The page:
BY: PHILIPPE DE JOCAS
Little Orphan Annie famously opined that the sun would come out tomorrow – and now the age of the solar panel has finally dawned. In the coming years, expect to see more photovoltaic panel farms, more solar panels affixed to buildings – and less fossil fuels.
It’s no secret that, historically, solar power has received a bit of a rough deal. Even President-elect Donald Trump took time out on the second debate to criticize the perceived benefits of transitioning from coal and oil to the “solar standard.” Critics of solar energy have long pointed out that the only way to construct a solar energy plant involved employing fleets of bulldozers, cranes, and trucks – heavy-duty machines running off of oil and gasoline. While the energy that these solar farms generated helped to wean us off our reliance on fossil fuels, building solar farms racked up a fossil “debt” of wattage that solar energy plants would have to “pay off” before they could truly overtake the oil and gasoline industry.
As of December 2016, that time has come. A Netherlands-based research team successfully calculated that the net output of clean-energy solar farms has cancelled out the dirty energy used to construct and implement them. After more than 40 years, the time and investment involved in setting up solar farms have finally paid off.
Although French physicist Alexandre Becquerel discovered the basic principles behind photovoltaic energy as early as 1839, serious solar research only got going in the 1950s Space Race. NASA contractor Bell Labs designed the forerunner of modern solar panels for use in orbital operations where the sun always shone.
The first commercial solar cells debuted in 1959, converting a paltry 10 percent of its solar intake into usable electricity. Considered clunky and largely inefficient, scientists and economists regarded terrestrial solar cells as novelties. Solar energy languished until the 1970s, when the American Energy Crisis prompted renewed public interest into developing alternative fuels. The trend took off, stuck, and kick-started the modern solar movement.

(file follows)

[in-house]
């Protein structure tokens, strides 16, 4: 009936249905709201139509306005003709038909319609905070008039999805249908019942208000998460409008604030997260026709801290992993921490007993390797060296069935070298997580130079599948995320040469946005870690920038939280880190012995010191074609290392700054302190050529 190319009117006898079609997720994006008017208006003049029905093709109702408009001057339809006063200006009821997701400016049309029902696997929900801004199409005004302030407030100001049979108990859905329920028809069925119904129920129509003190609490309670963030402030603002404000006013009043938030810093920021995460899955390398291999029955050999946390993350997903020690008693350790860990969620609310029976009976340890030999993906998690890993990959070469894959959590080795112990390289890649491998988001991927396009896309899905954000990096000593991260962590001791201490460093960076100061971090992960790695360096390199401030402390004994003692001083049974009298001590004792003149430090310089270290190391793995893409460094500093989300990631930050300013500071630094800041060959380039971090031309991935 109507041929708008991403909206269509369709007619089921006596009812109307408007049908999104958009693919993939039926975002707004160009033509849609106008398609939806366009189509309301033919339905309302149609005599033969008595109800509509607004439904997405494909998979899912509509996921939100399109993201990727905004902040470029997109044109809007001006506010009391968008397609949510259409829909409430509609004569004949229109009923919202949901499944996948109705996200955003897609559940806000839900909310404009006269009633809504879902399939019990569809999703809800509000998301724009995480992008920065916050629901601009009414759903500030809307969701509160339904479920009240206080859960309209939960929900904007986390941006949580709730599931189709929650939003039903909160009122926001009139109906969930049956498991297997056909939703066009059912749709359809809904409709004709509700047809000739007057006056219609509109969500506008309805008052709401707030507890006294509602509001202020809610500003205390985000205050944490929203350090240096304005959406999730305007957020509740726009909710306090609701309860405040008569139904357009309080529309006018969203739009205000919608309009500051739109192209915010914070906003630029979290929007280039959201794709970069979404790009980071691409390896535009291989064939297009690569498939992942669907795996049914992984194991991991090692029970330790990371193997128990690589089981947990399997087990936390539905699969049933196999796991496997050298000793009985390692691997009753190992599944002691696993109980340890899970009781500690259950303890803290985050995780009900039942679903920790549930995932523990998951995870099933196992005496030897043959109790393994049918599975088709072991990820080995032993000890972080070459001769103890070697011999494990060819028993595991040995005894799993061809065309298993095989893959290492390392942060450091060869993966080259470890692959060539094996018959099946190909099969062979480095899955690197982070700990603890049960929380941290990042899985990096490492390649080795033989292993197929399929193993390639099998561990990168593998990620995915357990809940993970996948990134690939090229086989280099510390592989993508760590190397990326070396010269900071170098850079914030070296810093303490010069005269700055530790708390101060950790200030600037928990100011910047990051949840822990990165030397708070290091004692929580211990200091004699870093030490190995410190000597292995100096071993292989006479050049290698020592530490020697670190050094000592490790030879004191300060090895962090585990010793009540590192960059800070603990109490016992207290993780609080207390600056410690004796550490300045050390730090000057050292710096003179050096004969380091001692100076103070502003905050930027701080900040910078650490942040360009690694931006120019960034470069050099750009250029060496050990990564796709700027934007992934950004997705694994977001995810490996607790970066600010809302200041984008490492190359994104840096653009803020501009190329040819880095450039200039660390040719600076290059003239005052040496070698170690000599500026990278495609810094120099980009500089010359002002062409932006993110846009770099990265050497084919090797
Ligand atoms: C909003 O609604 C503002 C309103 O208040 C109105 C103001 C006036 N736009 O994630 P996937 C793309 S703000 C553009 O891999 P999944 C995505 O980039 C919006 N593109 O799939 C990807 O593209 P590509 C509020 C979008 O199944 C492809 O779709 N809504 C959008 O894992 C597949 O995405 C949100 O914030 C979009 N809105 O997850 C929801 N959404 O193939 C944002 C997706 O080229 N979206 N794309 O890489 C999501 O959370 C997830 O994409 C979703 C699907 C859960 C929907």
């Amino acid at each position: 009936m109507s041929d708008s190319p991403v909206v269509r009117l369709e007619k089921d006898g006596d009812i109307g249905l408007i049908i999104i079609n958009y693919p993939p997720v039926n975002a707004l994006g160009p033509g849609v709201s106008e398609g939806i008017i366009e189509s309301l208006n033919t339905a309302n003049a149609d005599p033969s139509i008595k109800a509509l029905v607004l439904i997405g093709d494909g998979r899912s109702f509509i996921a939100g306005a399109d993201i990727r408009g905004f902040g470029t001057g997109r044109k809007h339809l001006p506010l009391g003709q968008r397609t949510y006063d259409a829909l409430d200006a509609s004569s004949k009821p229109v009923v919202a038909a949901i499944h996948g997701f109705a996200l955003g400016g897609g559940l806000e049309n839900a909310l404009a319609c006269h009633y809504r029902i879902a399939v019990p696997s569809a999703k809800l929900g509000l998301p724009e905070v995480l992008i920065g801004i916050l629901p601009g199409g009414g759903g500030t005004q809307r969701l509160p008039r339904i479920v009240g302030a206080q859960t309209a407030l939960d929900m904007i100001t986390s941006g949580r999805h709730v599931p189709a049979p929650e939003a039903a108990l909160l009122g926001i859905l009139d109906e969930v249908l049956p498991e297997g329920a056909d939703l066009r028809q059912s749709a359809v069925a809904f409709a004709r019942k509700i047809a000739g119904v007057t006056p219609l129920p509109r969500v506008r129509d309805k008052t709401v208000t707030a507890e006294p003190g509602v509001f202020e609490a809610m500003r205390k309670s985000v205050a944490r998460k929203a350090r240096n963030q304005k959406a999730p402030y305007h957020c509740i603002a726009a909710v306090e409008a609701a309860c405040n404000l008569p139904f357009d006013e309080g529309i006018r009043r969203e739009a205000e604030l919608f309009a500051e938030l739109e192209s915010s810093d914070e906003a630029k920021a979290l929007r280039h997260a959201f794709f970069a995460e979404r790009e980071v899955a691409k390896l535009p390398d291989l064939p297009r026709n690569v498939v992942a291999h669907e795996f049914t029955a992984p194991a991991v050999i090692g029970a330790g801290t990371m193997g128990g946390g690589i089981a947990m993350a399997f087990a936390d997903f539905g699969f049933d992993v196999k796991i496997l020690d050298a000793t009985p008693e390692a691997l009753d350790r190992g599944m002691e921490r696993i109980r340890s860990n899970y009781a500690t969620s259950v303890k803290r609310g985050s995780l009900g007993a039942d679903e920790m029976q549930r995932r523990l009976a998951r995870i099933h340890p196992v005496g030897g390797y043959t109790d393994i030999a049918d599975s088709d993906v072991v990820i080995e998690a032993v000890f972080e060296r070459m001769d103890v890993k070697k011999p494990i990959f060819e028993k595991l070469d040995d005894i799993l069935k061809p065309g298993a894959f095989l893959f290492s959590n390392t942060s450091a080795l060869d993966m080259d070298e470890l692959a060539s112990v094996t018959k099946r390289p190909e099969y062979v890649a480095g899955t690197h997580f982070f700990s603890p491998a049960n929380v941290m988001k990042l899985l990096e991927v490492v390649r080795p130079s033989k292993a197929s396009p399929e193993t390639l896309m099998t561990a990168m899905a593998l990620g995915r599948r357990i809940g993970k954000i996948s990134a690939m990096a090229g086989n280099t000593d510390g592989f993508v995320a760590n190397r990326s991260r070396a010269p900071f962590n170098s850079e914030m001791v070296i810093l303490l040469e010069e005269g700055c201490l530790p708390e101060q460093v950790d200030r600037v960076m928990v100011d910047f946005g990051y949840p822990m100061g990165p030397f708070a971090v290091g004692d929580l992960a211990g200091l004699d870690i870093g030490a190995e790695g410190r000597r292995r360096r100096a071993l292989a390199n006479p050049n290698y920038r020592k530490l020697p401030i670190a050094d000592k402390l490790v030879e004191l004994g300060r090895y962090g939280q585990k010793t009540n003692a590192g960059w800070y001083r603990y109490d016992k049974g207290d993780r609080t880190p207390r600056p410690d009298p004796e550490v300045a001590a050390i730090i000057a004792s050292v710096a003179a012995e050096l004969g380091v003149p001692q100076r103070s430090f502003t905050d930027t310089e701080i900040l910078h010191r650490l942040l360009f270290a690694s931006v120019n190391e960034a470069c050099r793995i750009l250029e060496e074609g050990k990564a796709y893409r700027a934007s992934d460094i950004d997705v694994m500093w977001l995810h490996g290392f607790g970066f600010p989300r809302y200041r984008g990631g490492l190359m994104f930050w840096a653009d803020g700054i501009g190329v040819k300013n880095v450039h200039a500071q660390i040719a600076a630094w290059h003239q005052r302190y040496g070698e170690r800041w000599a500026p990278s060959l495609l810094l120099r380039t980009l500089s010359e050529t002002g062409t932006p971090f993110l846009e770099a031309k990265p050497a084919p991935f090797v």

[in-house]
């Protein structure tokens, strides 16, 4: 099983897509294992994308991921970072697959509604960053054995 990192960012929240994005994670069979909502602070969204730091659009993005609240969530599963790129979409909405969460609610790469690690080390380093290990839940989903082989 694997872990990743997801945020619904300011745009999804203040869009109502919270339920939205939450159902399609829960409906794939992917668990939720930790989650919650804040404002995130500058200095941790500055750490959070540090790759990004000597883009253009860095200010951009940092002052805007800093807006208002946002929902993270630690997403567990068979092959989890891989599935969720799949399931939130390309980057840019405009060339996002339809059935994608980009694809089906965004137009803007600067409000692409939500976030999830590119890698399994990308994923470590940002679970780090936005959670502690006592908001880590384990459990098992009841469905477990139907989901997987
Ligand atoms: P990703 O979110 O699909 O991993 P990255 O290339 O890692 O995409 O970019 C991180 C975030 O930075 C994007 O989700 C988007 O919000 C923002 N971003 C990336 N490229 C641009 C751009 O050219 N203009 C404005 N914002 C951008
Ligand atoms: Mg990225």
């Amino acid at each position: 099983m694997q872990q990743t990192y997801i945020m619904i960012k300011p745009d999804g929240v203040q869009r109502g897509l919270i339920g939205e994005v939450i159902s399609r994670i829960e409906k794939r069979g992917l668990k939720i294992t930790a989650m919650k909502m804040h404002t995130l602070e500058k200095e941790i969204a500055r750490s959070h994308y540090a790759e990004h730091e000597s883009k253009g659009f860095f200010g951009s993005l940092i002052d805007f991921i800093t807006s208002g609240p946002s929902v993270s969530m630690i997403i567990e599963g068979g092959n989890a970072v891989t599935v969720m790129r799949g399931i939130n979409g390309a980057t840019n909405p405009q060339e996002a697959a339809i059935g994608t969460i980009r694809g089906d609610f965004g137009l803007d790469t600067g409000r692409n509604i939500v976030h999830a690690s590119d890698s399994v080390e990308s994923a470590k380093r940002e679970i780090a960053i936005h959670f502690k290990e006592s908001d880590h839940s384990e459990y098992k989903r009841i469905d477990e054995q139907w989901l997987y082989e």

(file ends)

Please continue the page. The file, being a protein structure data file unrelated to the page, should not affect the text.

In short order, Jimmy Carter installed the first solar panels on the White House, Colorado’s government launched the first Solar Energy Research Institute, and by the turn of the decade, the world’s solar output cracked 500 kilowatts.
In 1975, less than 10,000 solar panels existed. As of today, we’re looking at more than a billion solar cells all across the world, and more are on the way. For every doubling in solar output wattage, the energy used to produce the solar panels decreased by about 12 to 13 percent. Every doubling in solar capacity has also seen a drop in both manufacturing and implementation; while one watt-peak unit of solar energy would cost 80 dollars in 1976, the same technology would cost a whopping 66 cents in today’s economy. Researchers estimate that by New Year’s Eve of 2016, solar energy will exceed 300 billion watts of power – more than 1.5% of the world’s collective energy output.
While the Dutch research team has admitted that their model skews conservatively, they maintain that the metaphorical “debt” has been paid off. From this point onward, global solar energy will have a net positive impact on the world energy market. With every new technological advancement or economic innovation, solar power will have a clear impact on the global energy market – and that’s something to be feeling sunny about.